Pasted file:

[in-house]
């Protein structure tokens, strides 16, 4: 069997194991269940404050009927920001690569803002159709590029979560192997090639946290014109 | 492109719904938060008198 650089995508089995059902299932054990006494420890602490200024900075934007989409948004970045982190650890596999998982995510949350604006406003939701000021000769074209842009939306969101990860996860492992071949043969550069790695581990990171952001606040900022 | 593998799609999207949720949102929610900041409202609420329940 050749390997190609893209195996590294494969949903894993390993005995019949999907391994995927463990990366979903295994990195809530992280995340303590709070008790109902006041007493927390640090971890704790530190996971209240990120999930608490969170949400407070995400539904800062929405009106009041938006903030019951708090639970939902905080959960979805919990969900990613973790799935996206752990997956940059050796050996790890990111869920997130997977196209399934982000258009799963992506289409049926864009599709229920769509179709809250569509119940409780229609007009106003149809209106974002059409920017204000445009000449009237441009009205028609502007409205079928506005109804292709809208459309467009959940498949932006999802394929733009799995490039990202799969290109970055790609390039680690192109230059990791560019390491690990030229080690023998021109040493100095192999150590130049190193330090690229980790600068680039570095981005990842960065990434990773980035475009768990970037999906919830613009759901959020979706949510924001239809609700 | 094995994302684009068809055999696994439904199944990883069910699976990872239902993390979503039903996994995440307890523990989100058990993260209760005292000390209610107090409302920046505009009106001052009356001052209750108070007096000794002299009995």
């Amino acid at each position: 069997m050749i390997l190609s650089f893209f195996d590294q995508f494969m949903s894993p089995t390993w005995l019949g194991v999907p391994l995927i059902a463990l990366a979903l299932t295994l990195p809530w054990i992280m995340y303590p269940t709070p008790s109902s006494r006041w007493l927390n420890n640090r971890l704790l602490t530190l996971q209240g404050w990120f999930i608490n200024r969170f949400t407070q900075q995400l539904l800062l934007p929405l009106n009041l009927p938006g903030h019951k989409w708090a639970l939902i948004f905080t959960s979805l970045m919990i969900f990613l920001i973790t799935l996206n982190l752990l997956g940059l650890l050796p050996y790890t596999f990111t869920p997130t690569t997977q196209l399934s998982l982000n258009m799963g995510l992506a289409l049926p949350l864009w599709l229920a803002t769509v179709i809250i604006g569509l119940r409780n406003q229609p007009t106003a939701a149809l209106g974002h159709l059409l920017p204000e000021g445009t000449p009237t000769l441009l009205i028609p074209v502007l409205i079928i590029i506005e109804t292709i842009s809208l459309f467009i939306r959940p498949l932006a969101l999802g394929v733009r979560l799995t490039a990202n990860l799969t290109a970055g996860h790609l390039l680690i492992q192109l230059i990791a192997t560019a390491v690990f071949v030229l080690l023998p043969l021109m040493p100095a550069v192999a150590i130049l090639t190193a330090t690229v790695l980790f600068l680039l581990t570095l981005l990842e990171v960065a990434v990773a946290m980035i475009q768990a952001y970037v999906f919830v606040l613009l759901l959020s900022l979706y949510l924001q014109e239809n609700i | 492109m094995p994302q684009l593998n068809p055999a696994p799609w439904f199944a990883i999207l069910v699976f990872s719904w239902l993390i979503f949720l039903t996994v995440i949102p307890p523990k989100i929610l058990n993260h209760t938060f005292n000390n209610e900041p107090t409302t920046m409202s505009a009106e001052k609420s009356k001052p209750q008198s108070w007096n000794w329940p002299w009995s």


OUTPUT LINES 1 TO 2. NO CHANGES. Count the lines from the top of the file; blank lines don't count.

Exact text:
[in-house]
């Protein structure tokens, strides 16, 4: 069997194991269940404050009927920001690569803002159709590029979560192997090639946290014109 | 492109719904938060008198 650089995508089995059902299932054990006494420890602490200024900075934007989409948004970045982190650890596999998982995510949350604006406003939701000021000769074209842009939306969101990860996860492992071949043969550069790695581990990171952001606040900022 | 593998799609999207949720949102929610900041409202609420329940 050749390997190609893209195996590294494969949903894993390993005995019949999907391994995927463990990366979903295994990195809530992280995340303590709070008790109902006041007493927390640090971890704790530190996971209240990120999930608490969170949400407070995400539904800062929405009106009041938006903030019951708090639970939902905080959960979805919990969900990613973790799935996206752990997956940059050796050996790890990111869920997130997977196209399934982000258009799963992506289409049926864009599709229920769509179709809250569509119940409780229609007009106003149809209106974002059409920017204000445009000449009237441009009205028609502007409205079928506005109804292709809208459309467009959940498949932006999802394929733009799995490039990202799969290109970055790609390039680690192109230059990791560019390491690990030229080690023998021109040493100095192999150590130049190193330090690229980790600068680039570095981005990842960065990434990773980035475009768990970037999906919830613009759901959020979706949510924001239809609700 | 094995994302684009068809055999696994439904199944990883069910699976990872239902993390979503039903996994995440307890523990989100058990993260209760005292000390209610107090409302920046505009009106001052009356001052209750108070007096000794002299009995």